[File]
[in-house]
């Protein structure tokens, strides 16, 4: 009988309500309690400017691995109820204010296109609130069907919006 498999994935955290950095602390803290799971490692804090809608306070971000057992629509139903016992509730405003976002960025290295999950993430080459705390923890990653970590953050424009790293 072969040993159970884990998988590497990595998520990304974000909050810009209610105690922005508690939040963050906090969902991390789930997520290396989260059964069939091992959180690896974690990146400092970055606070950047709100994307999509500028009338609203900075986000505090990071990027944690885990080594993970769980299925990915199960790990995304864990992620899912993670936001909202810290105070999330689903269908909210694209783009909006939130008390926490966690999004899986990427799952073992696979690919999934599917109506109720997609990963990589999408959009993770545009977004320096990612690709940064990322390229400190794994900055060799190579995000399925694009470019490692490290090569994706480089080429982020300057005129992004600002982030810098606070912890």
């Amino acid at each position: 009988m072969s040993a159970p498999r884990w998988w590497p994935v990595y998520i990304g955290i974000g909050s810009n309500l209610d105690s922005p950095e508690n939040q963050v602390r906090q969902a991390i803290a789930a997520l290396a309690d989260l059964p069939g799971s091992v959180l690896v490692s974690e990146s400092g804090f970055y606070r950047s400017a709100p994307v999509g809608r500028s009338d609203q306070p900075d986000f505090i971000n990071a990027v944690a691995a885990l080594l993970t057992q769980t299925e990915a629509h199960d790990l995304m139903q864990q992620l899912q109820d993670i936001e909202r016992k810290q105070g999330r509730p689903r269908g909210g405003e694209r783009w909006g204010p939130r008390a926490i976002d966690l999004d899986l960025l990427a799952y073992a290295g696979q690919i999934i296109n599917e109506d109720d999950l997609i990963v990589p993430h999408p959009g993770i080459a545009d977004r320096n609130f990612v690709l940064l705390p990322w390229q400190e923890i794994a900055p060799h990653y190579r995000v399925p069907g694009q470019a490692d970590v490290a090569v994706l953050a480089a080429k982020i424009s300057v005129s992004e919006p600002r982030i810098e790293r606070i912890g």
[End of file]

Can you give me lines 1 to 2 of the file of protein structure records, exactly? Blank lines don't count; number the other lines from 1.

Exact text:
[in-house]
């Protein structure tokens, strides 16, 4: 009988309500309690400017691995109820204010296109609130069907919006 498999994935955290950095602390803290799971490692804090809608306070971000057992629509139903016992509730405003976002960025290295999950993430080459705390923890990653970590953050424009790293 072969040993159970884990998988590497990595998520990304974000909050810009209610105690922005508690939040963050906090969902991390789930997520290396989260059964069939091992959180690896974690990146400092970055606070950047709100994307999509500028009338609203900075986000505090990071990027944690885990080594993970769980299925990915199960790990995304864990992620899912993670936001909202810290105070999330689903269908909210694209783009909006939130008390926490966690999004899986990427799952073992696979690919999934599917109506109720997609990963990589999408959009993770545009977004320096990612690709940064990322390229400190794994900055060799190579995000399925694009470019490692490290090569994706480089080429982020300057005129992004600002982030810098606070912890």